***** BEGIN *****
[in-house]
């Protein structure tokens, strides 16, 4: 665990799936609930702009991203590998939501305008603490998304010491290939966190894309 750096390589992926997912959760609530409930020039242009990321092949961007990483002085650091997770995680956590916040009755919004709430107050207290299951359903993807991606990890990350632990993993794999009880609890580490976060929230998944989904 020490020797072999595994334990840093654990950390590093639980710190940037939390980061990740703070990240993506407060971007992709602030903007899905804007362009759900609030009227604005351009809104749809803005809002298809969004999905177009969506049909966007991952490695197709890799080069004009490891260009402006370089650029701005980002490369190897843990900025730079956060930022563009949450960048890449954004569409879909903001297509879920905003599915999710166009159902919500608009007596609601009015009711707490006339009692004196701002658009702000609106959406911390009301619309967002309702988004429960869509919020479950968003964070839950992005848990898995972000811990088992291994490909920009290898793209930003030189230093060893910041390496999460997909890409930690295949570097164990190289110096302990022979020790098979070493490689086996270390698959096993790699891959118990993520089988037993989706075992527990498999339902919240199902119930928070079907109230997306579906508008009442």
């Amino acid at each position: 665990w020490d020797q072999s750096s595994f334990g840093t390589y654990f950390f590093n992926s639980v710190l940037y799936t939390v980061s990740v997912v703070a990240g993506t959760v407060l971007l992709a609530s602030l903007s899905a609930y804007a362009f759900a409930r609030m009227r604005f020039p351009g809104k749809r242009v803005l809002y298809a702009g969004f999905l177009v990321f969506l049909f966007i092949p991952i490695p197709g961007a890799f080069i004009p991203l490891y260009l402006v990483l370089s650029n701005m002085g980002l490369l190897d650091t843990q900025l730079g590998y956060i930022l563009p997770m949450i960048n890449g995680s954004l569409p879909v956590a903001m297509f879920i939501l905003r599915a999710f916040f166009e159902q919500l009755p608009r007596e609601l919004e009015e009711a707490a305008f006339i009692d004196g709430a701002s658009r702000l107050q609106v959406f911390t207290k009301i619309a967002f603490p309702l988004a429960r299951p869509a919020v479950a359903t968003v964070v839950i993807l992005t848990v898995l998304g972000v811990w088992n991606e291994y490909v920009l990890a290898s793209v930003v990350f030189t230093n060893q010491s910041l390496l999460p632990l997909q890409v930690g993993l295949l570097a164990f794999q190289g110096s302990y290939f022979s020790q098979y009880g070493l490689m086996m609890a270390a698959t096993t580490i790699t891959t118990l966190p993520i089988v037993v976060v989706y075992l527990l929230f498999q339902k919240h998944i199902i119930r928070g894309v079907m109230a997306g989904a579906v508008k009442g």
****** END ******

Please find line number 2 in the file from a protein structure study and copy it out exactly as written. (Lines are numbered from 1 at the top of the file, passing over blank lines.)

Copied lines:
């Protein structure tokens, strides 16, 4: 665990799936609930702009991203590998939501305008603490998304010491290939966190894309 750096390589992926997912959760609530409930020039242009990321092949961007990483002085650091997770995680956590916040009755919004709430107050207290299951359903993807991606990890990350632990993993794999009880609890580490976060929230998944989904 020490020797072999595994334990840093654990950390590093639980710190940037939390980061990740703070990240993506407060971007992709602030903007899905804007362009759900609030009227604005351009809104749809803005809002298809969004999905177009969506049909966007991952490695197709890799080069004009490891260009402006370089650029701005980002490369190897843990900025730079956060930022563009949450960048890449954004569409879909903001297509879920905003599915999710166009159902919500608009007596609601009015009711707490006339009692004196701002658009702000609106959406911390009301619309967002309702988004429960869509919020479950968003964070839950992005848990898995972000811990088992291994490909920009290898793209930003030189230093060893910041390496999460997909890409930690295949570097164990190289110096302990022979020790098979070493490689086996270390698959096993790699891959118990993520089988037993989706075992527990498999339902919240199902119930928070079907109230997306579906508008009442």